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So I slapped him...

(68 Posts)
worsethanever Sat 16-Dec-17 16:01:57

Back story so no drip feed.

Have been together 20 years. Married 10. Two children under 6.

In the last year or so he has become physically and verbally abusive. This has involved viscous name calling and pushing me or restraining me which has led to bruises (in front of the children). I have never physically retaliated.

Today he started up the verbal in front of the children. Full in my face shouting and spitting. Saying our children are spoiled brats and I make them worse. I was trying to keep the peace and quieten them down.

He was millimetres from my face just raging. I don't know why I did it, it was not premeditated but I slapped him hard across the face. He walked away because he'd never 'hit' a woman.

I'm at my wits end. I've lowered myself to his level and I'm disgusted with myself. I lashed out (in front of the children) because I was cornered and angry, but it's no excuse. I've been excusing him for so long and now I've dropped to his level and I can't excuse myself.

This is beyond fixing isn't it?

ThisLittleKitty Sat 16-Dec-17 16:05:41

Ofcourse this is beyond saving. Your violent to each other infront of your children.

abbsisspartacus Sat 16-Dec-17 16:06:38

Take your kids and leave

ThisLittleKitty Sat 16-Dec-17 16:09:22

What when your children go to school and tell the school whats been happening at home..because they will.

YellowMakesMeSmile Sat 16-Dec-17 16:11:37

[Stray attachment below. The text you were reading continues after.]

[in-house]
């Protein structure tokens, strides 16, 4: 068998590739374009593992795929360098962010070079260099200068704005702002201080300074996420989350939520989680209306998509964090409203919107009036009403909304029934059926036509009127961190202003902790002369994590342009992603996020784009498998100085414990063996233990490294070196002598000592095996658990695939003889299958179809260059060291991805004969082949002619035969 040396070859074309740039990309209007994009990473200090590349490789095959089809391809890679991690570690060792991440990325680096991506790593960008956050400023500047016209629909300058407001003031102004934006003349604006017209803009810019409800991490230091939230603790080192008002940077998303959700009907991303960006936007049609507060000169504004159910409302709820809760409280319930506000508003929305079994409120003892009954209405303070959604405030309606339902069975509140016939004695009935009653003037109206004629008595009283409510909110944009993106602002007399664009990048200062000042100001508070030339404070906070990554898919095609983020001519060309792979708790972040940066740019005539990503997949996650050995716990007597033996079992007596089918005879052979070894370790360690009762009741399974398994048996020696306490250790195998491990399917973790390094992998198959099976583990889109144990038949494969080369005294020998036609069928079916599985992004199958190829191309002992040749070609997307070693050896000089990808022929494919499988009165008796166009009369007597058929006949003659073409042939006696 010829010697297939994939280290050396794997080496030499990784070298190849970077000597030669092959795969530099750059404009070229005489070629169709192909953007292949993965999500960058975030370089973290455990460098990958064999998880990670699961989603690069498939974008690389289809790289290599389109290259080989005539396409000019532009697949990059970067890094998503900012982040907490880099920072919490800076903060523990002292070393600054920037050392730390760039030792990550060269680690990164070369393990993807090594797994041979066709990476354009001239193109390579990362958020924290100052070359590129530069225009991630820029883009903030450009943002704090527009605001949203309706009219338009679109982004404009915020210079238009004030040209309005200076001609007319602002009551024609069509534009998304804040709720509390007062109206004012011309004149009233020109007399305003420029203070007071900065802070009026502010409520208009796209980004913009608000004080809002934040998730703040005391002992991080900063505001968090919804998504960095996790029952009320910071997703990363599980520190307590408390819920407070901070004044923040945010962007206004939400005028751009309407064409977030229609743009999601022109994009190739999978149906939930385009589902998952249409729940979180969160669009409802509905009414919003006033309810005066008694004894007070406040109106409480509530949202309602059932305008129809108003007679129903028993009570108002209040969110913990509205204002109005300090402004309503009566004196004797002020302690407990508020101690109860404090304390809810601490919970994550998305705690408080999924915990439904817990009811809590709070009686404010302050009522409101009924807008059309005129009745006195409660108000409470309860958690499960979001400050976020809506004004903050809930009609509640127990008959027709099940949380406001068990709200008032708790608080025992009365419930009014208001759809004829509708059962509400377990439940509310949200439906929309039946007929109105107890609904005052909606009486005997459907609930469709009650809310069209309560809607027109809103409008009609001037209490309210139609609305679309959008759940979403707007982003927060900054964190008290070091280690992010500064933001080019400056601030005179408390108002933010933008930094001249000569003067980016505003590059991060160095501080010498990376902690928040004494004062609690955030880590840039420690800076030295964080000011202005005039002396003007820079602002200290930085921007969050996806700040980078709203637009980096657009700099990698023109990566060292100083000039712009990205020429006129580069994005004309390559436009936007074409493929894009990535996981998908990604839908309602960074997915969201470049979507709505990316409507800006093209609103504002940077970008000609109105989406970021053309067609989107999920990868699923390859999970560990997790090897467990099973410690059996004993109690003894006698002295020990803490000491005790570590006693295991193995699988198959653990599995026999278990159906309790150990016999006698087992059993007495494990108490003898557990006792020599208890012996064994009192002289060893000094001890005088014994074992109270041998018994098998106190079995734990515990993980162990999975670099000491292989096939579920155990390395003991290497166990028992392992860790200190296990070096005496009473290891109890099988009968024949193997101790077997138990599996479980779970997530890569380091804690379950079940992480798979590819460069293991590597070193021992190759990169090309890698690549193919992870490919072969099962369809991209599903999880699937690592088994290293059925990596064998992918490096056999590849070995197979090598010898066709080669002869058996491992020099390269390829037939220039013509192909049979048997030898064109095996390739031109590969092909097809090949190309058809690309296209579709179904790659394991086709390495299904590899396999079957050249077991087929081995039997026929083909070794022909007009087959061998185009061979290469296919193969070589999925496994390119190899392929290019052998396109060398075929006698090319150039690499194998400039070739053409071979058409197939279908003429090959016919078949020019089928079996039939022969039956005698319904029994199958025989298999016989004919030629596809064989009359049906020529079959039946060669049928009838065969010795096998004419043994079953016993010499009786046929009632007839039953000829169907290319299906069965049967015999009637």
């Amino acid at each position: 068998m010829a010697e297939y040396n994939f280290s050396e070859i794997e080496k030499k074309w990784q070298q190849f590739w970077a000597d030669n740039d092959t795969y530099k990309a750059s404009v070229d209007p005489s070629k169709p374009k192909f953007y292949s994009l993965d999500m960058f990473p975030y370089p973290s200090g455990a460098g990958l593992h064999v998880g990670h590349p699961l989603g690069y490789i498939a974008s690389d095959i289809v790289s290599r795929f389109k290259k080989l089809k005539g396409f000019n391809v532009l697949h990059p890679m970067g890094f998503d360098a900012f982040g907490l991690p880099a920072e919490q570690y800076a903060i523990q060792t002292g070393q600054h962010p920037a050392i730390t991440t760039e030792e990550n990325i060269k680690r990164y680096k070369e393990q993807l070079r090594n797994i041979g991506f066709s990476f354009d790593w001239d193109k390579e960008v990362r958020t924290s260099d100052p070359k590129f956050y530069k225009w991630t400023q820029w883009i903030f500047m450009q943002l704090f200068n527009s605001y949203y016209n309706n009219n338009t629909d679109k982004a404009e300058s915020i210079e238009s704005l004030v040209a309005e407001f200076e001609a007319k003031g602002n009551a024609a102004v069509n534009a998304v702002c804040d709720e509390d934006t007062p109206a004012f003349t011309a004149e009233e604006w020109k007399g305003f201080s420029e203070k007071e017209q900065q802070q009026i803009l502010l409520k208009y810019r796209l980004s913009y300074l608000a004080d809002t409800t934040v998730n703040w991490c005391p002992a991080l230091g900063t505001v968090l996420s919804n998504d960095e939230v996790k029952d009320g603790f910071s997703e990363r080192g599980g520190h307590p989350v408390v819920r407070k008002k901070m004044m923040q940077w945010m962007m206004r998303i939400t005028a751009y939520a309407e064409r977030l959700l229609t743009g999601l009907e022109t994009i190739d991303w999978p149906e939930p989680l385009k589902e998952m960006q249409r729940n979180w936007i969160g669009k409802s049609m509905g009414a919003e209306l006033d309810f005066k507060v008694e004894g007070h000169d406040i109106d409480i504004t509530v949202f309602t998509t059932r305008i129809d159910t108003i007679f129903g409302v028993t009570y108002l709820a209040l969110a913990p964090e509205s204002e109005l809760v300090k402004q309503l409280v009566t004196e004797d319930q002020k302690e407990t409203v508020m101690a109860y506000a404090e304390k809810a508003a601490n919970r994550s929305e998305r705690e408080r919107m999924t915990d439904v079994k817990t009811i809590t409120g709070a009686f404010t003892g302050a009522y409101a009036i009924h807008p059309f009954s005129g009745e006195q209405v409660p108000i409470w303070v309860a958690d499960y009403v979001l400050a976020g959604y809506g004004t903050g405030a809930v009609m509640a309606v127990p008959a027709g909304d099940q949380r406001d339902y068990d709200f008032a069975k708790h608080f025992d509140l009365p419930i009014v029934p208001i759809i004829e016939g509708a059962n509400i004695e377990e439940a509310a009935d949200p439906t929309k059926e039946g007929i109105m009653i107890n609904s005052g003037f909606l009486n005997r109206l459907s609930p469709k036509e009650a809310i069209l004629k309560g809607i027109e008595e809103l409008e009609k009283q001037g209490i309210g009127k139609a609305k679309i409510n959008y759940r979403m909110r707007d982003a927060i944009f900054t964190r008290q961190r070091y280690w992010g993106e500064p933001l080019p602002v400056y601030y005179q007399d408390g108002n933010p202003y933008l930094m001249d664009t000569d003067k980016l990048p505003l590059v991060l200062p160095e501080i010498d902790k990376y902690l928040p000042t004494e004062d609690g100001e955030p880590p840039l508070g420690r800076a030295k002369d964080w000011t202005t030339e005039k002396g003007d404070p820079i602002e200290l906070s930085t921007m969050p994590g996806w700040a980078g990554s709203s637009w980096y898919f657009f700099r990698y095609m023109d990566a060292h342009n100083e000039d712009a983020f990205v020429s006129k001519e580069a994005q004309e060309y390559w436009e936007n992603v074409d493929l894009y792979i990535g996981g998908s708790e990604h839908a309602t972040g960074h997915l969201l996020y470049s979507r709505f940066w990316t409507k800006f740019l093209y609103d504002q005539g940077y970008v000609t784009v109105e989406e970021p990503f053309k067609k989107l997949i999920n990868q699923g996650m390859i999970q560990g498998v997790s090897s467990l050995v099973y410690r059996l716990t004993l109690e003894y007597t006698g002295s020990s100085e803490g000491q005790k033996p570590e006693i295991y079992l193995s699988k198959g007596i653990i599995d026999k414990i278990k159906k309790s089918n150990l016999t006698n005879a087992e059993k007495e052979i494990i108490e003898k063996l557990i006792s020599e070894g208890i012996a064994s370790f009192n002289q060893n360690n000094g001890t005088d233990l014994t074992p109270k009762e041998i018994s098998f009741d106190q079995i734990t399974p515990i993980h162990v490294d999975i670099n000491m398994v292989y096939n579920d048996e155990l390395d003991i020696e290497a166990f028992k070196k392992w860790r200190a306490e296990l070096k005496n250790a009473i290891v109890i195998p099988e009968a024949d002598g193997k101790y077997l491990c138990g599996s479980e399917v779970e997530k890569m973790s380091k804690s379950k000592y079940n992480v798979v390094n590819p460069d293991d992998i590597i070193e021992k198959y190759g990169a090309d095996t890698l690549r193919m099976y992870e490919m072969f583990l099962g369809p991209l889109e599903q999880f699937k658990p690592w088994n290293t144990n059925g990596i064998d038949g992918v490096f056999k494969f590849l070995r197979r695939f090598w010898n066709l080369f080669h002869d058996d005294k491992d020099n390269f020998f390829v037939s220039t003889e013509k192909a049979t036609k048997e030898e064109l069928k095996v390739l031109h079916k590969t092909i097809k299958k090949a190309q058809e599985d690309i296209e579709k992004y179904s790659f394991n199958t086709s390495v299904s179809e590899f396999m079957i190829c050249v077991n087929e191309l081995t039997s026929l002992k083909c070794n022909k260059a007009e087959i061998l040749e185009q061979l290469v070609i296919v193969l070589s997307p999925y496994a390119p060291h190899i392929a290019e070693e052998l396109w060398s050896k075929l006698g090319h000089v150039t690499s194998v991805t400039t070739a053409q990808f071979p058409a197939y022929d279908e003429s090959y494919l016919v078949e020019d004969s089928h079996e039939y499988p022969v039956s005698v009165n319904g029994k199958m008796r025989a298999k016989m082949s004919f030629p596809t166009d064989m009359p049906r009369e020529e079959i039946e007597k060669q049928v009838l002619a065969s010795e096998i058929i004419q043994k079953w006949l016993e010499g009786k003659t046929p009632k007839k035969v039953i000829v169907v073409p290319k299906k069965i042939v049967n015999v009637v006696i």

You need to split and both of you need to seek help.

When the children tell somebody at school what happened the schools will have to call SS and follow their safeguarding procedures. If you call fist and ask for help it will look better.

chinam Sat 16-Dec-17 16:13:13

While I don't condone violence, I think you've been pushed beyond breaking point. Please see this as a wake up call and figure out some way to get you and your children out of this situation.

RainbowHash Sat 16-Dec-17 16:17:32

It's not fair on you or the kids to be in this situation. It will effect them negatively to witness this aggressive behaviour. I don't blame you for lashing out though.

I'm sure leaving must seems terribly scary after being together such a long time, but I can't see there being another option. An abuser won't change. Can you imagine a more free, happy life?

I'm in the process of separating and despite the emotional roller coaster, the sense of feeling free is wonderful. Making the final call felt like I was leaping off a cliff edge. Long term, I don't know what's in store, but I do know that I've got my sense of self back and I'm content, in a deep down kind of way.

Sounds to me that your situation just can't go on. I'm sorry 💐

RainbowHash Sat 16-Dec-17 16:19:02

And don't beat yourself up about what has happened. This is your wake up call. Just think forwards.

worsethanever Sat 16-Dec-17 16:34:59

The school welfare officer called earlier in the year. It's a given that they will tell. I'm not swearing them to secrecy. I will admit what I did, last time they called was because he physically punished the youngest and I got in between it and got 'shoved over'. I lied for him, I was ashamed, he said he'd get help with his temper. He hasn't touched the children or me since, but verbally it's just the same. And no, he didn't get help.

Go where exactly? Genuine question. I have no friends or family within 400 miles and a full time job. If I move I lose my job, my home, my life. I can't just pack up and go tonight. I pay more of the mortgage and childcare costs, we earn similar amounts but I spend my money on the home and children.